NACA airfoils

Version: December 16, 1996

National Advisory Committee for Aeronautics (NACA) has its own WWW page (thanks to Michael L. Nelson,

ANNOUNCEMENT: NACA Lift/Drg data on FTP site (LONG)
Aviation archive (moved from RASCAL)
How to calculate NACA 4- and 5-digit sections
AGARD 01 (NACA 0012)
AGARD 03 (NACA 0012)
Spline data files from LaRC
NACA 4- and 5-digit airfoil methods
NACA 6, 7, and 8 series
UIUC Airfoil Data Site
MSES (a numerical airfoil development system)
XFOIL (interactive design and analysis)
NAS Data Set Archive
NACA4GEN (NACA 4 digit airfoil sections)
Innovative Aerodynamic Technologies (LAMDA)
Public Domain Aeronautical Software
Aircraft Design Software Review
NACA 4 Digits Series (JAVA applet)

ANNOUNCEMENT: NACA Lift/Drg data on FTP site (LONG)


From Gregory Peter Dwight Siemens / 
Date: 10 Jun 1994 12:04:17 -0500
Organization: University of Saskatchewan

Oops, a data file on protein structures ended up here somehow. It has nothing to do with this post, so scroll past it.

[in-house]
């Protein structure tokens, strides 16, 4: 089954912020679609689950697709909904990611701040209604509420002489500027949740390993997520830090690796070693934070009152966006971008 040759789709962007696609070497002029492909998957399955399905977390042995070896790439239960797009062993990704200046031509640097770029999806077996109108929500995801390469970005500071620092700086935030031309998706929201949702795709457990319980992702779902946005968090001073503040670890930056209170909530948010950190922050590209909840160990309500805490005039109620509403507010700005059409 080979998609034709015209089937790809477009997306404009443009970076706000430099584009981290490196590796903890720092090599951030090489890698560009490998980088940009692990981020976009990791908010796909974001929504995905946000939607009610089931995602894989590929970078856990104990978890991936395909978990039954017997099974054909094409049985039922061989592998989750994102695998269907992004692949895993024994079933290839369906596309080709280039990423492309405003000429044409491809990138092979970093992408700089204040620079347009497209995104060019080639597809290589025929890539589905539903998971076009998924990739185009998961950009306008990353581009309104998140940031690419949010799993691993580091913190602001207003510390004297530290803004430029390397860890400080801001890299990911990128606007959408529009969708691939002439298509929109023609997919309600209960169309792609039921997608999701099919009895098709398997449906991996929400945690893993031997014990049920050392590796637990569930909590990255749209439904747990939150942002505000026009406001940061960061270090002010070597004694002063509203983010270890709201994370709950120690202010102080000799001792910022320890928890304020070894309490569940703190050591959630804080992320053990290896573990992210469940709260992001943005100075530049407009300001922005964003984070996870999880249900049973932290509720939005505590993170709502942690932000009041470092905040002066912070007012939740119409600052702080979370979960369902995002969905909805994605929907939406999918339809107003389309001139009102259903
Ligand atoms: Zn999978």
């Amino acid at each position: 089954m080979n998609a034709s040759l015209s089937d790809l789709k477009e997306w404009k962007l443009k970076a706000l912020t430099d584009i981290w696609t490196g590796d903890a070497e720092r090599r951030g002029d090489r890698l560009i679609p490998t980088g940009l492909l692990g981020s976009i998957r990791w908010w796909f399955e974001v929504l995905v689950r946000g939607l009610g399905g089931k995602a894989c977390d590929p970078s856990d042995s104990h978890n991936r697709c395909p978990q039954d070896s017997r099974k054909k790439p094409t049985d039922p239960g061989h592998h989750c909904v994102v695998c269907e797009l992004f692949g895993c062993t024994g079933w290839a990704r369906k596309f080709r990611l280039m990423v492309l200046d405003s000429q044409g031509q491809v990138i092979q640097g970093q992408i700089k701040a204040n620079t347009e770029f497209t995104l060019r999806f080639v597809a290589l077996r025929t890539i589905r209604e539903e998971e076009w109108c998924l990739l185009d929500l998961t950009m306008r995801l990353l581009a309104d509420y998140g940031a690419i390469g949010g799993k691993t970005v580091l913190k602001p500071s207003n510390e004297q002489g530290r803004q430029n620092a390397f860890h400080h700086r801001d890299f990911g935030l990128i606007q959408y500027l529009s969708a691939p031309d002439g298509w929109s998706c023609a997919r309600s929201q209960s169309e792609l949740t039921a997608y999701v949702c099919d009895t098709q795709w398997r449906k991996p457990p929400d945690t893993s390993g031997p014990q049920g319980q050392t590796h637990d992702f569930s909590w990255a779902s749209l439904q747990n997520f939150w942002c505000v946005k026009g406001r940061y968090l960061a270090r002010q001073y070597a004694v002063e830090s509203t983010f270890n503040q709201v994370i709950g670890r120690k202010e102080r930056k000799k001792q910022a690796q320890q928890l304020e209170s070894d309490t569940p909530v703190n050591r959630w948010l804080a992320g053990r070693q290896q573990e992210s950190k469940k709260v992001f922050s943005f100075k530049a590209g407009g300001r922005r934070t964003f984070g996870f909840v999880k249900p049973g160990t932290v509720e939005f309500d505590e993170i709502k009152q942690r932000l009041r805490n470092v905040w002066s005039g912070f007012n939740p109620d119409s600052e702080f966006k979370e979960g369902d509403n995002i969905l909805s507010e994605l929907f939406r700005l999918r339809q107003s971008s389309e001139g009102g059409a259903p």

Article: 946 of sci.aeronautics Subject: ANNOUNCEMENT: NACA Lift/Drg data on FTP site (LONG). I finally found a site to store my digitized angle of attack vs Cl and Cl vs Cd data. The data is from NACA TR 824, the paper Abbott and Doehoff's book "Theory of Wing Sections" is based on. There are two text file explanations and one pkzip file which contains all the data files. Thanx to Jim Sonnenmeier( if you want to thank him too) the data has a home as explained in this post he sent me. He also created the file naca.lst where he cross references the numbering scheme I used(TR 824 page numbers) with the true NACA designation. Good Work!! The files took quite a bit of time to digitize, for which I want nothing, But please support your local aerodynamicist with food and clothing in their time of need ;). What follows is the mail I received from Jim explaining the location and including the two text files naca.txt and naca.lst. Enjoy!! Greg... Comments to Subject: Re: naca files Greg, I did it. the file is now available to the public on the following annonymous ftp site, in the directory micro.msdos i put the following two files in the archive based on our email messages :::::::::::::: naca.txt :::::::::::::: This archive contains the aerodynamic data for the NACA airfoils contained in NACA TR 824. The individual files for each airfoil are catalogued by xxx.all. The xxx is the page number as they appear in NACA TR 824. Some graphs were omitted because the dealt strictly with multi-element wings (flaps and such) but all of the others are in there. The file naca.lst cross-references the files to the airfoils. The format of the data is as follows, the first section (ranges 1-6) is two column data of angle of attack vs Cl. There is potential for 6 Reynold's number ranges (approx. 3x10^6, 6x10^6, 9x10^6, 6x10^6 @ standard roughness and two ranges with a simple split flap). The second section (ranges 7-12) contains angle of attack vs Cm for the above Reynold's numbers. The third section (ranges 1-6) contains Cl vs Cd data for the same Reynold's number ranges. The fourth section (ranges 7-12) contains Cl vs Cm data for the same Reynold's numbers. The fifth section contains three column data of Angle of attack, Cl and Cd(interpolated). Since not all Reynold's number ranges were plotted for all airfoils not all ranges will be present. These ranges will be listed as "Data Range x does not exist". Another peculiarity of the fourth section is the large number of data that is = 0. This is a result of the way the Cd(int.) was calculated. Each angle of attack, Cl pair was taken and a Cd value was interpolated from the Cl, Cd graph to correspond to that Cl value. For some reason known only to NACA for high values of Cl the corresponding value of Cd was ommitted. This is mainly due to the constant scale used across all of the graphs in TR 824. If the Cd value fell off the graph, the graph was not changed to accomodate it. When A high value of Cl is encountered no Cd can be interpolated and thus the gaps in the data. In case you are wondering if extrapolation could have been used, a quick glance at the Cl,Cd graph (v. high slopes) or at a plot of angle of attack vs Cd(int.) (local maximums occur inside the gaps) shows the folly of that technique in this case. Good luck! Greg... :::::::::::::: naca.lst :::::::::::::: naca.lst naca.txt NACA TR 824 lists these page numbers as being for the following airfoils file airfoil --------------------- 131.all NACA 0006 132.all NACA 0009 133.all NACA 1408 134.all NACA 1410 135.all NACA 1412 136.all NACA 2412 137.all NACA 2415 138.all NACA 2418 139.all NACA 2421 140.all NACA 2424 141.all NACA 4412 142.all NACA 4415 143.all NACA 4418 144.all NACA 4421 145.all NACA 4424 146.all NACA 23012 147.all NACA 23015 148.all NACA 23018 149.all NACA 23021 150.all NACA 23024 151.all NACA 63,4-240 155.all NACA 63,4-240, a = 0.3 156.all NACA 63(420)-422 157.all NACA 63(420)-517 158.all NACA 63-006 159.all NACA 63-009 160.all NACA 63-206 161.all NACA 63-209 162.all NACA 63-210 163.all NACA 63(sub)1-012 164.all NACA 63(sub)1-212 165.all NACA 63(sub)1-412 166.all NACA 63(sub)2-015 167.all NACA 63(sub)2-215 168.all NACA 63(sub)2-415 169.all NACA 63(sub)2-615 170.all NACA 63(sub)3-018 171.all NACA 63(sub)3-218 172.all NACA 63(sub)3-418 173.all NACA 63(sub)3-618 174.all NACA 63(sub)4-021 175.all NACA 63(sub)4-221 176.all NACA 63(sub)4-421 177.all NACA 64-006 178.all NACA 64-009 179.all NACA 64-108 180.all NACA 64-110 181.all NACA 64-206 182.all NACA 64-208 183.all NACA 64-209 184.all NACA 64-210 185.all NACA 64(sub)1-012 186.all NACA 64(sub)1-112 187.all NACA 64(sub)1-212 188.all NACA 64(sub)1-412 189.all NACA 64(sub)2-015 190.all NACA 64(sub)2-215 191.all NACA 64(sub)2-415 192.all NACA 64(sub)3-018 193.all NACA 64(sub)3-218 194.all NACA 64(sub)3-418 195.all NACA 64(sub)3-618 196.all NACA 64(sub)4-021 197.all NACA 64(sub)4-221 198.all NACA 64(sub)4-421 199.all NACA 65,3-018 200.all NACA 65,3-418, a = 0.8 201.all NACA 65,3-618 203.all NACA 65(216)-415, a = 0.5 204.all NACA 65-006 205.all NACA 65-009 206.all NACA 65-206 207.all NACA 65-209 208.all NACA 65-210 209.all NACA 65-410 210.all NACA 65(sub)1-012 211.all NACA 65(sub)1-212 213.all NACA 65(sub)1-212, a = 0.6 214.all NACA 65(sub)1-412 215.all NACA 65(sub)2-015 216.all NACA 65(sub)2-215 217.all NACA 65(sub)2-415 218.all NACA 65(sub)2-415, a = 0.5 219.all NACA 65(sub)3-018 222.all NACA 65(sub)3-218 223.all NACA 65(sub)3-418 224.all NACA 65(sub)3-418, a = 0.5 225.all NACA 65(sub)3-618 226.all NACA 65(sub)3-618, a = 0.5 227.all NACA 65(sub)4-021 228.all NACA 65(sub)4-221 229.all NACA 65(sub)4-421 230.all NACA 65(sub)4-421, a = 0.5 231.all NACA 65(215)-114 232.all NACA 65(421)-420 233.all NACA 66,1-212 235.all NACA 66(215)-016 236.all NACA 66(215)-216 239.all NACA 66(215)-216, a = 0.6 246.all NACA 66(215)-416 247.all NACA 66-006 248.all NACA 66-009 249.all NACA 66-206 250.all NACA 66-209 251.all NACA 66-210 252.all NACA 66(sub)1-012 253.all NACA 66(sub)1-212 254.all NACA 66(sub)2-015 255.all NACA 66(sub)2-215 256.all NACA 66(sub)2-415 257.all NACA 66(sub)3-018 258.all NACA 66(sub)3-218 259.all NACA 66(sub)3-418 260.all NACA 66(sub)4-021 261.all NACA 66(sub)4-221 262.all NACA 67,1-215 263.all NACA 747A315 264.all NACA 747A415